Category Archives: Conga

Conga Composer Error Messages

Running list of Conga error messages and their resolution

Insufficient privileges to access the Conga Composer Query Repository. Please contact your administrator.


  • The ID field on &QVarxId where x = 0-1-2 is invalid. Most likely caused by a copy-paste error

MALFORMED_QUERY: … no viable alternative …


  • Your Conga Composer URL is too long. Too many reports and/or queries. Too many long strings for pvX params. You can verify this by rearranging your reports and queries in the Composer URL. When you look at the View Data workbook, reports/queries that failed with the MALFORMED error now work and other that used to work now get the MALFORMED error

    The solution is to leverage QVarx and ReportVar or to replace soome queries and reports with Excel pivot tables rather than letting Salesforce do the aggregation and filtering

Problem: Invalid query record id. Required: 15- or 18-character Salesforce Record Id.


  • The obvious – you have the wrong Conga queryId
  • The not so obvious – you are improperly constructing the value of QVarx when used as a query pvX param.

    One cause of this is explained here – not using pipe-delimited QVarxFormat value

    Another and more subtle cause is misspelling the QVarxFormat param as QVarxFmt. Conga will use the default QVar0Format and not pipe-delimit the results.

*** No data found in this data set ***


  • Running report type Users with Territory management enabled

    If the reportId param does not include pv0=, then the first filter in the report will be smashed by Composer to be the master object Id (in my case, the QuickMerge_Link Sobject with Launch button. Setting pv0= with no params tells Composer to honor the existing first filter in the underlying report

    Example (works): [AmerTerr]00O800000060WXj?pv0=~pv2=foo

    Example (fails): [AmerTerr]00O800000060WXj?pv2=foo

Conga Composer – INVALID_FIELD: No such relation ‘Product2’ on entity ‘OpportunityLineItem’

I had built a Conga Query that exploited the Product2 relationship from the OpportunityLineItem. Yet, when I used this in a Conga Composer URL, I got this error:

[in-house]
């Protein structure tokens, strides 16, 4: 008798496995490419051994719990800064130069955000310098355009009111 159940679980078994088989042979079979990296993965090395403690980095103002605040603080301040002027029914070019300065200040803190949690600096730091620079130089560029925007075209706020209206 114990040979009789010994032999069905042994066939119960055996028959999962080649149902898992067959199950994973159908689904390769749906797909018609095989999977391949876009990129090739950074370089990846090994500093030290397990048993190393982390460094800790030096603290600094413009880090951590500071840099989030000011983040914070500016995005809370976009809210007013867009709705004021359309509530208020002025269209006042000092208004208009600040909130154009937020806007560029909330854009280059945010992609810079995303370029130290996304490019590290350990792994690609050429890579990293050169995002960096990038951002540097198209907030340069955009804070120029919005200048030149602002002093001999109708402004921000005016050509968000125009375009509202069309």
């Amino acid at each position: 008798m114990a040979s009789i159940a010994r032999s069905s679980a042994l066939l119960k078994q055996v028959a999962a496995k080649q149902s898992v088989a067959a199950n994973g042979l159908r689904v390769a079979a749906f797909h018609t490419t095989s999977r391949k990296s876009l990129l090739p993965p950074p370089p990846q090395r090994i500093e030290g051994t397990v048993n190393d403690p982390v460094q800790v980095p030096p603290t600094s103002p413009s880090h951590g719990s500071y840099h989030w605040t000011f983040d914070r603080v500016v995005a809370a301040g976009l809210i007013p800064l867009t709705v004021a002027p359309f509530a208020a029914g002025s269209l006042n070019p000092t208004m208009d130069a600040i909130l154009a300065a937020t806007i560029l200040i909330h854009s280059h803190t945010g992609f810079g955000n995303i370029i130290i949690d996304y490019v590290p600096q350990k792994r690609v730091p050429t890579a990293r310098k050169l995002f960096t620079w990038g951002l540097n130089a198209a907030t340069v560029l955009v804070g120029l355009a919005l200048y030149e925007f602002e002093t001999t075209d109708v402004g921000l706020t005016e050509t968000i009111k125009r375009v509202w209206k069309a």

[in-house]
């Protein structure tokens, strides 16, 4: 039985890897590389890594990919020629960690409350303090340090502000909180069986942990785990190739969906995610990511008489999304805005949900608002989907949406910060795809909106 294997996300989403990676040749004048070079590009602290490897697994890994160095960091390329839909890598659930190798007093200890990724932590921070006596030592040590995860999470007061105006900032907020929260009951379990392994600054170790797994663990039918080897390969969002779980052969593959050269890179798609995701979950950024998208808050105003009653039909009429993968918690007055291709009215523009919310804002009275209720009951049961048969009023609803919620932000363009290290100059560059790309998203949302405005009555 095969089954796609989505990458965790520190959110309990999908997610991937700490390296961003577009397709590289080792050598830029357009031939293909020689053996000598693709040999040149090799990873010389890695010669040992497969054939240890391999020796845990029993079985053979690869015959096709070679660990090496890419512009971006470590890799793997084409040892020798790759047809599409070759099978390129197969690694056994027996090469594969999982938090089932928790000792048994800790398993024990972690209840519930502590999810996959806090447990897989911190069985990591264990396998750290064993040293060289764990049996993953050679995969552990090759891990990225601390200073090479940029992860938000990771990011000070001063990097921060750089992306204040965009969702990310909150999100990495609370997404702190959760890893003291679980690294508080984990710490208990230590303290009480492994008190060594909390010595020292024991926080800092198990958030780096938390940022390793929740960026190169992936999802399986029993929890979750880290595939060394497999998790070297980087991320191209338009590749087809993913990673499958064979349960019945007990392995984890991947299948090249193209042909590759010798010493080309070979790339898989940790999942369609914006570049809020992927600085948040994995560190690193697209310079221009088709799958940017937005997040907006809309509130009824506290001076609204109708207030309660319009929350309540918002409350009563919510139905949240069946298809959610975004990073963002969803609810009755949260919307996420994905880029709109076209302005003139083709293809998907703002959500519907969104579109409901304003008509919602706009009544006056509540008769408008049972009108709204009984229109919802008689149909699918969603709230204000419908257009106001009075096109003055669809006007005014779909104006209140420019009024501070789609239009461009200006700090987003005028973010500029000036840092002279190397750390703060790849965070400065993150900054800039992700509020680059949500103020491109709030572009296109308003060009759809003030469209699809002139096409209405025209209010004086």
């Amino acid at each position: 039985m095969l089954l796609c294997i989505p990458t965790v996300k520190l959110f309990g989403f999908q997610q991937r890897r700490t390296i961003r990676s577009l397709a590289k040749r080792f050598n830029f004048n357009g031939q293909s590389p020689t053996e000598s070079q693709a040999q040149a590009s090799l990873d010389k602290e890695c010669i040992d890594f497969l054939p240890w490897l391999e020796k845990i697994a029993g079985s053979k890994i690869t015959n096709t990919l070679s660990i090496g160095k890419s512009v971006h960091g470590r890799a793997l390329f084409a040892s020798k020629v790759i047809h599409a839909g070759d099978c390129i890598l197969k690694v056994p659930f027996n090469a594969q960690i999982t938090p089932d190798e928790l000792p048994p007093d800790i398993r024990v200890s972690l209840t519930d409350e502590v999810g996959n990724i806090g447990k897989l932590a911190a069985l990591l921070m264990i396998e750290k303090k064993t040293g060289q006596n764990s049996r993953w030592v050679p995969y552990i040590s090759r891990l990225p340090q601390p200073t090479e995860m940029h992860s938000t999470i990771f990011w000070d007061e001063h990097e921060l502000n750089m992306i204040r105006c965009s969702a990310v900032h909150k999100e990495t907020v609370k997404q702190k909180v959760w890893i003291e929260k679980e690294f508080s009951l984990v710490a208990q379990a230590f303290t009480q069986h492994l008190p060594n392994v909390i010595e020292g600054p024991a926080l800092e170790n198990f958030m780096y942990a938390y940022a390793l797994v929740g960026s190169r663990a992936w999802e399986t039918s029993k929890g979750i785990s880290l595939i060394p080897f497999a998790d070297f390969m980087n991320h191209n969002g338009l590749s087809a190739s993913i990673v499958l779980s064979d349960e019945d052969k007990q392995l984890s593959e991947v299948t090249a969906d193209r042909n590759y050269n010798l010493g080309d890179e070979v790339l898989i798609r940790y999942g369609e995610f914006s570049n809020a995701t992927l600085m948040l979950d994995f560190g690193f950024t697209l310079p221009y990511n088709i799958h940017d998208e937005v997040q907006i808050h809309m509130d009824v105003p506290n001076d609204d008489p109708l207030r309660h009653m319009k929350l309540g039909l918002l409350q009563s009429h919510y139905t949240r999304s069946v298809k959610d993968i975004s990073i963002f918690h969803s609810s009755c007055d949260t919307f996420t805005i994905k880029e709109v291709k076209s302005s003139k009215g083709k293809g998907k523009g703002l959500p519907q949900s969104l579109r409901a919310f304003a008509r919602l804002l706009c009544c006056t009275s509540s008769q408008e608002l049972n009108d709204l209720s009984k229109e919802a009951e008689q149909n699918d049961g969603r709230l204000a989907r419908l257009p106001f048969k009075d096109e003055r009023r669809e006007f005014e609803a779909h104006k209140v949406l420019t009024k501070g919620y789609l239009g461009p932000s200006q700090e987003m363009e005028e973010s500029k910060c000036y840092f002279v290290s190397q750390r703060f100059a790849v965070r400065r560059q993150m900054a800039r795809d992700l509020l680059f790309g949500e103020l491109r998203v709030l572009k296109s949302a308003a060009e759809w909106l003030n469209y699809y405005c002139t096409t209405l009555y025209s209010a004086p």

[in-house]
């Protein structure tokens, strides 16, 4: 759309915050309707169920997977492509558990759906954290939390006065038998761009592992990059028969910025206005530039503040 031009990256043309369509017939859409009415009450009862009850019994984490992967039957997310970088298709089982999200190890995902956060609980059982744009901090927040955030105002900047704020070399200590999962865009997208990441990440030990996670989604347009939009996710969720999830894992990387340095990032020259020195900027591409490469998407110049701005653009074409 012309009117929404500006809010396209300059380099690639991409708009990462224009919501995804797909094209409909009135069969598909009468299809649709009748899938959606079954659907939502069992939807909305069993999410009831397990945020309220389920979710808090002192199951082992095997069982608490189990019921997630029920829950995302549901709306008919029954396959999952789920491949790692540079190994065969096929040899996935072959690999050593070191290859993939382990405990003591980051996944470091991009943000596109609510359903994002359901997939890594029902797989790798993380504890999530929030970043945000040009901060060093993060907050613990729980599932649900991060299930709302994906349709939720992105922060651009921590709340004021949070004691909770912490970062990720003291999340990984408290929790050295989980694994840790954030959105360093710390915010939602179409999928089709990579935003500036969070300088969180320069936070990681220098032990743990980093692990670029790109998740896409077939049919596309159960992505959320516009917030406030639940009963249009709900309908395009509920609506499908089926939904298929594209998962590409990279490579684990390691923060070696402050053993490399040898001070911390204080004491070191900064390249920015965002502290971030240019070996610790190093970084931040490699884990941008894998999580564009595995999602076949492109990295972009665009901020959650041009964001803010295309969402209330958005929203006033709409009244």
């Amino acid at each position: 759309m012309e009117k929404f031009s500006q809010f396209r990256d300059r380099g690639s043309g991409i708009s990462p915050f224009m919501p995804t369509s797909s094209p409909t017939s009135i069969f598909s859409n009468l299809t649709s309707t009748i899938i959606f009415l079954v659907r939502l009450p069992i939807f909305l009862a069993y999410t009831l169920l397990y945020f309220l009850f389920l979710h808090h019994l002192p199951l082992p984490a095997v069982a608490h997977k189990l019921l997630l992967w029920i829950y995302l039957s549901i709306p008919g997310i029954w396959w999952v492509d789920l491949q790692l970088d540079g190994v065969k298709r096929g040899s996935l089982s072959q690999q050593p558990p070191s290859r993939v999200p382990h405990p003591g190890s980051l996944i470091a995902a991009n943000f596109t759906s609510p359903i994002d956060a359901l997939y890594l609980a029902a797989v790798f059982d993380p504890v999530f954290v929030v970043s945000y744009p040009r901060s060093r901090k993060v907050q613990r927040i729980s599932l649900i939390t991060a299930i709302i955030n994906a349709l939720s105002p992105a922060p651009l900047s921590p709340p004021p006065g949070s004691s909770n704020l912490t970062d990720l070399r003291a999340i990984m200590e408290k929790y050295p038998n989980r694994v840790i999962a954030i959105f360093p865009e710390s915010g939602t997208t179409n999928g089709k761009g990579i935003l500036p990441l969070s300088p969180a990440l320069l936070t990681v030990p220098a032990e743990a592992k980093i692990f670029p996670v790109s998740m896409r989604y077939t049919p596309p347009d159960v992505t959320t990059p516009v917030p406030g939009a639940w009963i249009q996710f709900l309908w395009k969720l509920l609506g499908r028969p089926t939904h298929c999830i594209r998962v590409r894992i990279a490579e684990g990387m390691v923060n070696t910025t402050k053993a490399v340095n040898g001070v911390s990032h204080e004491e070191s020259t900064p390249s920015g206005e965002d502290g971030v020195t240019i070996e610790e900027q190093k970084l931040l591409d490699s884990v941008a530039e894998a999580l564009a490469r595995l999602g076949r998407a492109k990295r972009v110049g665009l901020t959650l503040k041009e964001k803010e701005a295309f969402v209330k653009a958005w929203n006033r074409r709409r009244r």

INVALID_FIELD: No such relation 'Product2' on entity 'OpportunityLineItem'

I know that the Product2 relationship from OpportunityLineItem was added by SFDC in V30

yet my Conga Composer URL was V33:


So, what gives?

Per Conga Support, the serverUrl is used by Conga solely for determining the instance name and they smash the rest of the URL with V29 (!%!).

Of course, this could change in the future so, hopefully, this post will become obsolete.

Instead of using the OpportunityLineItem.Product2 relationship, you can fallback to the OpportunityLineItem.PricebookEntry.Product2 relationship. I don’t know what I would do were I needed a Conga Query on Order – an SObject introduced in V30

Conga Composer QVar used within QueryId pv

I was working on making my Conga Composer button more compact and easier to maintain by leveraging the &QVar0Id and &QVar0Fmt value to return a list of strings to be substituted into a Conga Query ...IN (...) ... expression but I couldn’t get it to work. With assistance from Conga Tech Support, here are the details of the problem and solution:

Conga Query 1
select id,,
from Opportunity where closedate = {pv2} and IN({pv1})

Note the use of {pv1} within the IN expression. Since is a string, you would expect the value passed into {pv1} to look like 'Sales','Marketing' – that is, a comma-delimited list of strings.

So, I set up Conga Query 2 that would always return the Sales and Marketing roles as follows:
select name from userRole where name in ({pv1})

And finally, my Composer button looked like this:

Note that the value returned from executing the second Conga Query that is, QVar0Id, is returned formatted per QVar0Fmt, in this case, 11000 means string-delimited, comma-separated, or, 'Sales','Marketing'

So, I expected that when Conga resolved the first query, it would take 'Sales','Marketing' and inject it into the value of the first query’s {pv1}, generating this:

select id,,
from Opportunity where closedate = THIS_QUARTER and IN('Sales','Marketing')

Valid SOQL.

But this doesn’t work.

You get this error in Conga (on the View Data workbook)
Marketing') and closeDate = {pv2}
ERROR at Row:1:Column:109
Bind variables only allowed in Apex code

The Solution
You can’t use QVar0Fmt to return the result as comma-separated. It needs to be pipe-separated. In retrospect, this is not surprising as passing comma-separated values to the the pv1, pv2, … parameters of a report filter need to be pipe-separated (as described in the Conga doc). I naively thought that anything injected into a Conga (hence SOQL) query should be valid SOQL syntax but it is clear that Conga post-processes the pipes into commas before executing the SOQL.